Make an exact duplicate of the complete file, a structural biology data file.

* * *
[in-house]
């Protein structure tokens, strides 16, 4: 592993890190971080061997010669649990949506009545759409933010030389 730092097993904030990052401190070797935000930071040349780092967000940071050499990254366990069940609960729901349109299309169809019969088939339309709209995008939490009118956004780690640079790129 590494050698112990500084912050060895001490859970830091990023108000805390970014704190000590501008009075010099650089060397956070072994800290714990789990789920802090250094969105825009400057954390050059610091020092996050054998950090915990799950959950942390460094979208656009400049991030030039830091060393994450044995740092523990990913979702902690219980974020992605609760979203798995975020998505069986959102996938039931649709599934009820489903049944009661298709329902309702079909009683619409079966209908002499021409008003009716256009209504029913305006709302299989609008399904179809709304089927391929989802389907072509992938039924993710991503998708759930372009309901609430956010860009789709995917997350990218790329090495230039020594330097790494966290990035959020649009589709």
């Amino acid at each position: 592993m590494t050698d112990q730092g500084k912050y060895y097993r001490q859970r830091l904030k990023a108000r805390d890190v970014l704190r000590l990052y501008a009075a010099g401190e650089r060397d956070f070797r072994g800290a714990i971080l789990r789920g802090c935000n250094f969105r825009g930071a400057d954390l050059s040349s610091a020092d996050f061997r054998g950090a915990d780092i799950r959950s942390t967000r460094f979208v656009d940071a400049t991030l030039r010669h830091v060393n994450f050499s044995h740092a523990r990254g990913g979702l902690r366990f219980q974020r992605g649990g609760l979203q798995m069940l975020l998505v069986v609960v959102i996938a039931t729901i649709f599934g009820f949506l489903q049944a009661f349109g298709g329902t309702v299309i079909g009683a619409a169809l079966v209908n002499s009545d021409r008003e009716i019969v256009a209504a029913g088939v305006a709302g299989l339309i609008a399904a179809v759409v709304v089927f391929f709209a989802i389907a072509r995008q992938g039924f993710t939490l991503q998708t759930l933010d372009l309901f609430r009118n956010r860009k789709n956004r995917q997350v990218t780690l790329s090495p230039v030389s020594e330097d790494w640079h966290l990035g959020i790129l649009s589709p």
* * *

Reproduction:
[in-house]
């Protein structure tokens, strides 16, 4: 592993890190971080061997010669649990949506009545759409933010030389 730092097993904030990052401190070797935000930071040349780092967000940071050499990254366990069940609960729901349109299309169809019969088939339309709209995008939490009118956004780690640079790129 590494050698112990500084912050060895001490859970830091990023108000805390970014704190000590501008009075010099650089060397956070072994800290714990789990789920802090250094969105825009400057954390050059610091020092996050054998950090915990799950959950942390460094979208656009400049991030030039830091060393994450044995740092523990990913979702902690219980974020992605609760979203798995975020998505069986959102996938039931649709599934009820489903049944009661298709329902309702079909009683619409079966209908002499021409008003009716256009209504029913305006709302299989609008399904179809709304089927391929989802389907072509992938039924993710991503998708759930372009309901609430956010860009789709995917997350990218790329090495230039020594330097790494966290990035959020649009589709």
């Amino acid at each position: 592993m590494t050698d112990q730092g500084k912050y060895y097993r001490q859970r830091l904030k990023a108000r805390d890190v970014l704190r000590l990052y501008a009075a010099g401190e650089r060397d956070f070797r072994g800290a714990i971080l789990r789920g802090c935000n250094f969105r825009g930071a400057d954390l050059s040349s610091a020092d996050f061997r054998g950090a915990d780092i799950r959950s942390t967000r460094f979208v656009d940071a400049t991030l030039r010669h830091v060393n994450f050499s044995h740092a523990r990254g990913g979702l902690r366990f219980q974020r992605g649990g609760l979203q798995m069940l975020l998505v069986v609960v959102i996938a039931t729901i649709f599934g009820f949506l489903q049944a009661f349109g298709g329902t309702v299309i079909g009683a619409a169809l079966v209908n002499s009545d021409r008003e009716i019969v256009a209504a029913g088939v305006a709302g299989l339309i609008a399904a179809v759409v709304v089927f391929f709209a989802i389907a072509r995008q992938g039924f993710t939490l991503q998708t759930l933010d372009l309901f609430r009118n956010r860009k789709n956004r995917q997350v990218t780690l790329s090495p230039v030389s020594e330097d790494w640079h966290l990035g959020i790129l649009s589709p």